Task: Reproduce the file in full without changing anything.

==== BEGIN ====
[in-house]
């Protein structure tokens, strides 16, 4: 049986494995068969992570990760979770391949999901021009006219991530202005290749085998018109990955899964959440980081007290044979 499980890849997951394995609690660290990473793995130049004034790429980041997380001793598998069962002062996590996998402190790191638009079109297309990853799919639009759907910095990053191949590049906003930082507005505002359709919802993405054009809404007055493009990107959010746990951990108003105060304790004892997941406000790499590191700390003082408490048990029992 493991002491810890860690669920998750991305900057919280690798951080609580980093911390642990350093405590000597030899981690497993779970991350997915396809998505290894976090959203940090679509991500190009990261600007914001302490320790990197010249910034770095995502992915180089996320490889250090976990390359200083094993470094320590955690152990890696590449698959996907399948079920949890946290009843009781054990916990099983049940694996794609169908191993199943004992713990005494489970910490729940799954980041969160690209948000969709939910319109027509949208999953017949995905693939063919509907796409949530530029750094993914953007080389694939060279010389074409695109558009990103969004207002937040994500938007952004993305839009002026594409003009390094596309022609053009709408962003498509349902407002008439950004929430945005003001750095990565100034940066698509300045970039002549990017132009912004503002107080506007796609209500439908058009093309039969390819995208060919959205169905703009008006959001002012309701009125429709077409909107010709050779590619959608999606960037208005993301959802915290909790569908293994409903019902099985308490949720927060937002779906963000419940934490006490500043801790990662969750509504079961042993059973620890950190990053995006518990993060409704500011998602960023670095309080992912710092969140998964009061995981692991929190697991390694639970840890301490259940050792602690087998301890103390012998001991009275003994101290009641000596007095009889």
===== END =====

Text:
[in-house]
């Protein structure tokens, strides 16, 4: 049986494995068969992570990760979770391949999901021009006219991530202005290749085998018109990955899964959440980081007290044979 499980890849997951394995609690660290990473793995130049004034790429980041997380001793598998069962002062996590996998402190790191638009079109297309990853799919639009759907910095990053191949590049906003930082507005505002359709919802993405054009809404007055493009990107959010746990951990108003105060304790004892997941406000790499590191700390003082408490048990029992 493991002491810890860690669920998750991305900057919280690798951080609580980093911390642990350093405590000597030899981690497993779970991350997915396809998505290894976090959203940090679509991500190009990261600007914001302490320790990197010249910034770095995502992915180089996320490889250090976990390359200083094993470094320590955690152990890696590449698959996907399948079920949890946290009843009781054990916990099983049940694996794609169908191993199943004992713990005494489970910490729940799954980041969160690209948000969709939910319109027509949208999953017949995905693939063919509907796409949530530029750094993914953007080389694939060279010389074409695109558009990103969004207002937040994500938007952004993305839009002026594409003009390094596309022609053009709408962003498509349902407002008439950004929430945005003001750095990565100034940066698509300045970039002549990017132009912004503002107080506007796609209500439908058009093309039969390819995208060919959205169905703009008006959001002012309701009125429709077409909107010709050779590619959608999606960037208005993301959802915290909790569908293994409903019902099985308490949720927060937002779906963000419940934490006490500043801790990662969750509504079961042993059973620890950190990053995006518990993060409704500011998602960023670095309080992912710092969140998964009061995981692991929190697991390694639970840890301490259940050792602690087998301890103390012998001991009275003994101290009641000596007095009889």